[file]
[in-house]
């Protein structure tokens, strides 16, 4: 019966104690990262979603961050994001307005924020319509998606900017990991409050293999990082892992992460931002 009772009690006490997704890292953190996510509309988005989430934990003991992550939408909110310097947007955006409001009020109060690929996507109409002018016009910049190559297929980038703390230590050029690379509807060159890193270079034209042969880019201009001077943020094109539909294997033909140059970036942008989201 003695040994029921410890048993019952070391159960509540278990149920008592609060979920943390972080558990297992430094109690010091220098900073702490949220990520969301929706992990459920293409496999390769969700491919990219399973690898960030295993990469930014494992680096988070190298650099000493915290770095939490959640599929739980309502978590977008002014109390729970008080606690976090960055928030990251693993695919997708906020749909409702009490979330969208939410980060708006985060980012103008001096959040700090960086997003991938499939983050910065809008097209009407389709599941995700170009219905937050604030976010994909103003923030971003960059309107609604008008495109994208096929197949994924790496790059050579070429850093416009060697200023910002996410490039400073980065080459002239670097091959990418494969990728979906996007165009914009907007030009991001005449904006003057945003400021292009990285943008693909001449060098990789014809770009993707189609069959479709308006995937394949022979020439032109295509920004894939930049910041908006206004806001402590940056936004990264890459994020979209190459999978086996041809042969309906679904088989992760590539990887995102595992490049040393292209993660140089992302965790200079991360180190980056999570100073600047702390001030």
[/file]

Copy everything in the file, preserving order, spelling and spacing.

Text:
[in-house]
């Protein structure tokens, strides 16, 4: 019966104690990262979603961050994001307005924020319509998606900017990991409050293999990082892992992460931002 009772009690006490997704890292953190996510509309988005989430934990003991992550939408909110310097947007955006409001009020109060690929996507109409002018016009910049190559297929980038703390230590050029690379509807060159890193270079034209042969880019201009001077943020094109539909294997033909140059970036942008989201 003695040994029921410890048993019952070391159960509540278990149920008592609060979920943390972080558990297992430094109690010091220098900073702490949220990520969301929706992990459920293409496999390769969700491919990219399973690898960030295993990469930014494992680096988070190298650099000493915290770095939490959640599929739980309502978590977008002014109390729970008080606690976090960055928030990251693993695919997708906020749909409702009490979330969208939410980060708006985060980012103008001096959040700090960086997003991938499939983050910065809008097209009407389709599941995700170009219905937050604030976010994909103003923030971003960059309107609604008008495109994208096929197949994924790496790059050579070429850093416009060697200023910002996410490039400073980065080459002239670097091959990418494969990728979906996007165009914009907007030009991001005449904006003057945003400021292009990285943008693909001449060098990789014809770009993707189609069959479709308006995937394949022979020439032109295509920004894939930049910041908006206004806001402590940056936004990264890459994020979209190459999978086996041809042969309906679904088989992760590539990887995102595992490049040393292209993660140089992302965790200079991360180190980056999570100073600047702390001030």